Passes/tickets are on sale now through The Music Hall Box Office at the Historic Theater at 28 Chestnut Street, in downtown Portsmouth, by phone at 603.436.2400 or online.
About The Music Hall
The Music Hall is a performing arts powerhouse featuring curated entertainment from around the world in two theaters in its downtown Portsmouth, New Hampshire campus - one, a landmark 1878 Victorian theater, the other the intimate Music Hall Loft around the corner from the Historic Theater. Acclaimed signature series bring top authors and artists to both stages, while HD broadcasts and independent film fill both screens. Two radio shows broadcast on NH Public Radio originate here. This dynamic arts center urges patrons to Explore + Learn via master classes, post film panel discussions, and matinees for children. An anchor cultural organization in this historic working seaport, The Music Hall is one of downtown Portsmouth’s biggest employers and largest contributors to the regional economy. The Music Hall is 501c3 nonprofit managed by a professional staff with the assistance of a volunteer board. Though global in the scope of its artists and programs, The Music Hall operates independently with the support of 3,000 members, 300 business supporters and 40 community partners. Welcoming more than 100,00o patrons (including 20,000 children) each year from the tri-state area and beyond, The Music Hall is the region’s center for the performing arts, literature and education…easy to get to, impossible to forget.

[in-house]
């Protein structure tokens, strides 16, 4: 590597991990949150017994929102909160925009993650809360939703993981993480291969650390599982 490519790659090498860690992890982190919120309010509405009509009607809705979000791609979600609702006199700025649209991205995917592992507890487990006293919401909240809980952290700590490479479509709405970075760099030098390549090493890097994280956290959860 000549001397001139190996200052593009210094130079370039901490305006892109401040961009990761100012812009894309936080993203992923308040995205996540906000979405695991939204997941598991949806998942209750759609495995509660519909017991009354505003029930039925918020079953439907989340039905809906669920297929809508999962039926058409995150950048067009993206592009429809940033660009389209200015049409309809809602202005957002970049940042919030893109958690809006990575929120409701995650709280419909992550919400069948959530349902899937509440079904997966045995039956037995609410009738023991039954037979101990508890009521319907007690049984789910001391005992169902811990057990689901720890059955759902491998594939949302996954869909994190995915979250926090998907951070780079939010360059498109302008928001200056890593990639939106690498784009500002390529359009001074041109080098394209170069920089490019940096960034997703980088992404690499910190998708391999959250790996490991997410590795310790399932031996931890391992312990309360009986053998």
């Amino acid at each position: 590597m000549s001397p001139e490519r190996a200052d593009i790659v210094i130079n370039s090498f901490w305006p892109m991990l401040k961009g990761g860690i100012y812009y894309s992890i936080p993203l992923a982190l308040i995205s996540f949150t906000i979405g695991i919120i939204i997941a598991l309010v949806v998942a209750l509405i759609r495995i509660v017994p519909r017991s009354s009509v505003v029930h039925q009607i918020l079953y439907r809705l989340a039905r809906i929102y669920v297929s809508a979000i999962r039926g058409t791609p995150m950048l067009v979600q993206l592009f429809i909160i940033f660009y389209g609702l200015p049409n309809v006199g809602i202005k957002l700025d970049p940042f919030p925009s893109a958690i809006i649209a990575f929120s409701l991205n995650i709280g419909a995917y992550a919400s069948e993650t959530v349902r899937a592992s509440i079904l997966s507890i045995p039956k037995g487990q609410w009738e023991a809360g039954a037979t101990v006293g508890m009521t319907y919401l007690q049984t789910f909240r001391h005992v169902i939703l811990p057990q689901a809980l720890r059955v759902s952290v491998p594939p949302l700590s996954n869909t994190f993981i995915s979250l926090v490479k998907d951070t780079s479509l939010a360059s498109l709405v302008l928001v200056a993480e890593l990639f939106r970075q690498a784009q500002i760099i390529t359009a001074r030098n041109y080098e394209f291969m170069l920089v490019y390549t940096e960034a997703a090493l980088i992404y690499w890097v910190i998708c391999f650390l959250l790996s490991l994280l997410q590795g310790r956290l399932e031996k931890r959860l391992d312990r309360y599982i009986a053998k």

“the beating cultural heart of New Hampshire’s seacoast” – Boston Globe
Plan Your Trip
Convenient parking. Charming accommodations. Eclectic shopping. Diverse dining. All in Portsmouth – designated a “Distinctive Destination” by the National Trust for Historic Preservation. Plan your visit!